Battalogeo

Battalogeo is not a word you use every day.  One reason we don’t use it is that it is Greek.

However it may be something that you experience every day.  You do it or you hear other people do it.

It means vain repetitions and empty phrases.

Jesus was very concerned with battalogeo.  In His day, there were people who lead the Jewish religious communities who used battalogeo quite often:  Pharisees.  You know about them.  They wanted everyone to know they were  praying  often,  making their prayer a public, a theatrical performance.  John Stott says the Pharisees liked to make a big deal of everything, even giving a donation, marching trumpeters in front of themselves, on the way to donating and prayer.   But when the prayers happened, they seemed lacking.  They seemed rote.  They seemed repetitious.  They seemed to be babbling [battalogeo].

Jesus had a problem with prayer that was less than heartfelt, words without meaning.

In my experience with other religions, I have often wondered about the Hindu who chants.  It seems like a mindless repetition of sound as the chanter descends into a mindless state.  [They would argue that meditation is not mindless].

I have wondered about the Catholic rosary as the devout Catholic tells of the beads and the telling becomes automatic.

I have heard some pastors pray over and over and they use the same phrases in every prayer in every circumstance and they pray quickly, especially over food.  Are they hungry?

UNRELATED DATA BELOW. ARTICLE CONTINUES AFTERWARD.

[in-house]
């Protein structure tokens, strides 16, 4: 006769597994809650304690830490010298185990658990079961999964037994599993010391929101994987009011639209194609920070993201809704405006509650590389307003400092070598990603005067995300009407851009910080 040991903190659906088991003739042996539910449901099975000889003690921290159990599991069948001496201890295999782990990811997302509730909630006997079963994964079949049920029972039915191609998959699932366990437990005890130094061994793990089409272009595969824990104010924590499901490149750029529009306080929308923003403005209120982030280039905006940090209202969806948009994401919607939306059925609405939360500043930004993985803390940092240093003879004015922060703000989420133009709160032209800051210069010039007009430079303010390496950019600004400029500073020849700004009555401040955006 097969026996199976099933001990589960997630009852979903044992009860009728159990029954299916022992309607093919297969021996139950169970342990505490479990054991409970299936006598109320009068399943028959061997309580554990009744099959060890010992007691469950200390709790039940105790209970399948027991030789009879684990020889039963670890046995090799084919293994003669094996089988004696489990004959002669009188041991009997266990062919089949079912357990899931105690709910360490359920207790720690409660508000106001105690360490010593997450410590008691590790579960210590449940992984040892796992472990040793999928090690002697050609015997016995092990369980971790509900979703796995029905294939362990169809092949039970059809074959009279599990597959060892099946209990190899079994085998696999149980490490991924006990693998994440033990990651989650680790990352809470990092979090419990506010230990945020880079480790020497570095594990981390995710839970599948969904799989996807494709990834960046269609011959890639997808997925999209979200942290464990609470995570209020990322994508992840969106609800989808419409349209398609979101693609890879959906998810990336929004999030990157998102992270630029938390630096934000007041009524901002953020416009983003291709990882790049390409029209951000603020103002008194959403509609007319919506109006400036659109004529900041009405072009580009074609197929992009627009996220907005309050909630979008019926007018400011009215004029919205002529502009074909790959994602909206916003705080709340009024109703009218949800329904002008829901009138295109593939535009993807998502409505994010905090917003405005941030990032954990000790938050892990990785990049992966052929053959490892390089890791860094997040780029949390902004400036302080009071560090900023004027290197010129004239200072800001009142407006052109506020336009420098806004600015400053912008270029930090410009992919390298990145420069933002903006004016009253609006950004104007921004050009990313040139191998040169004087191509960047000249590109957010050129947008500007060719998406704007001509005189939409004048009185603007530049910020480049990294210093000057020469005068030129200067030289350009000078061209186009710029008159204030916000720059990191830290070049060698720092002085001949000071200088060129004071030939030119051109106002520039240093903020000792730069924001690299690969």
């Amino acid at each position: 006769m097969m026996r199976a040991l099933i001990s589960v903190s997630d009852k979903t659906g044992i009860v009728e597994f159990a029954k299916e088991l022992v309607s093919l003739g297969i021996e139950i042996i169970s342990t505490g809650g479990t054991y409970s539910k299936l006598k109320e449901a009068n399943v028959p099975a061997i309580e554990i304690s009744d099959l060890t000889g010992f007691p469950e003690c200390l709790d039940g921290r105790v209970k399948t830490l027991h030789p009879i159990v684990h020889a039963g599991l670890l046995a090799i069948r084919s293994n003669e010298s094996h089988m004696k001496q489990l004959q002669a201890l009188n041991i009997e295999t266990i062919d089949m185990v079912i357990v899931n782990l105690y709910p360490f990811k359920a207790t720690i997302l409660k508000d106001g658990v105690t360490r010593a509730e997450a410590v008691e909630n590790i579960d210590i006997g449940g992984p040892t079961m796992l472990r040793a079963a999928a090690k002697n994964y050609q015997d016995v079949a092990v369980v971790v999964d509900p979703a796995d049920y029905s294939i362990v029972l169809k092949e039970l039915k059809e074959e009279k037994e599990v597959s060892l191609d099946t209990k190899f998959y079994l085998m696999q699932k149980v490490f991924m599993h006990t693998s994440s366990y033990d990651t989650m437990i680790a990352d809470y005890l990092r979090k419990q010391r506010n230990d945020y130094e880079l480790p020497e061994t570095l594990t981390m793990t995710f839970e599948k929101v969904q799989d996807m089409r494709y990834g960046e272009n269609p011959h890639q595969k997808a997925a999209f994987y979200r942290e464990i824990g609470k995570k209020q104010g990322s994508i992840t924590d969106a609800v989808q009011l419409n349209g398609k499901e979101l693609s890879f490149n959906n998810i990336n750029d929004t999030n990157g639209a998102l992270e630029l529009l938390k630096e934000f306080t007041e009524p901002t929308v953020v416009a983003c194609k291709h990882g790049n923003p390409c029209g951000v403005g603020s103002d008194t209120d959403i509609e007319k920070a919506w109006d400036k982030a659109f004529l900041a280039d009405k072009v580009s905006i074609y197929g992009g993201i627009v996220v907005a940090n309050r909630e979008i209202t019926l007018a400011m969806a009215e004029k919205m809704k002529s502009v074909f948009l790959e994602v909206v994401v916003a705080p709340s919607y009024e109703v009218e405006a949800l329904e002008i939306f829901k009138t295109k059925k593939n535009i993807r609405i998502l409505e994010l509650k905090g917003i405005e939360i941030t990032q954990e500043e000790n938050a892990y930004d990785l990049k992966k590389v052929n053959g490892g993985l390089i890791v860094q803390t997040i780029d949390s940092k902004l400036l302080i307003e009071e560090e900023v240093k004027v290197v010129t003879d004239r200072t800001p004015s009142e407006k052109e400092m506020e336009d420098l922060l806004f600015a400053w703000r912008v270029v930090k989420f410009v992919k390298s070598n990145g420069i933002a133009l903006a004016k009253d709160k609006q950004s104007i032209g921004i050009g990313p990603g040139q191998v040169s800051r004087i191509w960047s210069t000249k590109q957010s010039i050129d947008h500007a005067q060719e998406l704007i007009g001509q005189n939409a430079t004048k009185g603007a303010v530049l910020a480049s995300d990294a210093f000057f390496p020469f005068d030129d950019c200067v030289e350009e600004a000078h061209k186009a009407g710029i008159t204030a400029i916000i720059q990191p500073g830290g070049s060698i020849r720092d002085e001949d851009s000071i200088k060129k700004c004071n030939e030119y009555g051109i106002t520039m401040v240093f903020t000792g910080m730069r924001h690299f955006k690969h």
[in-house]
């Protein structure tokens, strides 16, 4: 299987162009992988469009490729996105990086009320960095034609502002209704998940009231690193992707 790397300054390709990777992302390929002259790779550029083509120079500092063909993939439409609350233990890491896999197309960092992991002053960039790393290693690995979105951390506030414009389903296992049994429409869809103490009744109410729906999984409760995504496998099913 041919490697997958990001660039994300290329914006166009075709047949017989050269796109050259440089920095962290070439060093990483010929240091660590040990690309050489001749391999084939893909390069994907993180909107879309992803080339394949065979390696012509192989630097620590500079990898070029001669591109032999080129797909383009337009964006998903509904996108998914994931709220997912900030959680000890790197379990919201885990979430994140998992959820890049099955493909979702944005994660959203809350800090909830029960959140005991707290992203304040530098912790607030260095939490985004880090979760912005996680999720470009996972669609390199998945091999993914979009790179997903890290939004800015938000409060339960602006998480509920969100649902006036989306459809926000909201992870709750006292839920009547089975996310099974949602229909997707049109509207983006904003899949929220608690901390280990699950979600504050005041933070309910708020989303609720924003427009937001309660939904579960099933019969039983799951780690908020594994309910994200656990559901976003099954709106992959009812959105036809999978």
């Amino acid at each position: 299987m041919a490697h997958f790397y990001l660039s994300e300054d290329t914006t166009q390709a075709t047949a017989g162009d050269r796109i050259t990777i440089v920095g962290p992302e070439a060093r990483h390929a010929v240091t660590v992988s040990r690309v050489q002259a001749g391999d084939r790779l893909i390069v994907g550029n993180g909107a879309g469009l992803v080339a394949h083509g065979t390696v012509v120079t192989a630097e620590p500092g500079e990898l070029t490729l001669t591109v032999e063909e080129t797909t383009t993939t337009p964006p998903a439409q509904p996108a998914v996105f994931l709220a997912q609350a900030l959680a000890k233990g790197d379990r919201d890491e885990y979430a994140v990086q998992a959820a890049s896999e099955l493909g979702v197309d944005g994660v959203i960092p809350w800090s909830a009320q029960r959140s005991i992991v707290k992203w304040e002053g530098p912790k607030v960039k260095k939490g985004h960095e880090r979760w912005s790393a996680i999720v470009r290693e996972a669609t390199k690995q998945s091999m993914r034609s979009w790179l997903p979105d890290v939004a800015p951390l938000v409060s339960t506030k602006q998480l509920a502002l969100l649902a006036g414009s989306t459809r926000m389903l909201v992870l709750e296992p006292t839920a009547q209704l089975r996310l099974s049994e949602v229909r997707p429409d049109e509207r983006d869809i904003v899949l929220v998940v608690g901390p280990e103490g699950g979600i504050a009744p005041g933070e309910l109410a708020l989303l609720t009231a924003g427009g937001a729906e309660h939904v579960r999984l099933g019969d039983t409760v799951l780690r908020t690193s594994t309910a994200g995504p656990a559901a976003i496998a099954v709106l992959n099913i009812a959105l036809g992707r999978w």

I have heard some church members pray the Lord’s Prayer and they have done it many times.  Have they done it so many times that it is battalogeo?  Are they thinking about the important words of the prayer that Jesus taught us?

Let’s shift gears.

We are studying a book about love, expressing love to people and having people express love to us.  We are reading about expressing love for our Lord and our Lord expressing love to us.

Have you ever told someone you love them and it was mindless?

I thought so.  You have.

Some would say even a mindless “I love you” is ok.  Some people have told me they never get an “I love you” from anyone, at any time.

Mindless is better than nothing.

But is it?

What is the value of mindless babbling?

Matthew 6: 7-8:  do not be like them [pagans], for they think they will be heard because of their many words.  Do not be like them, for your Father knows what you need before you ask Him.”

Mean “I love you” as you affirm others, give your undivided attention, surprise with a gift, perform an act of service or offer a warm hug.

“Your Father knows what you need before you ask Him.

You need love.  The person receiving your “language” needs love.

God needs to hear your love.

You need to experience His.

*thoughts for this post inspired by one of my favorite writers, John Stott

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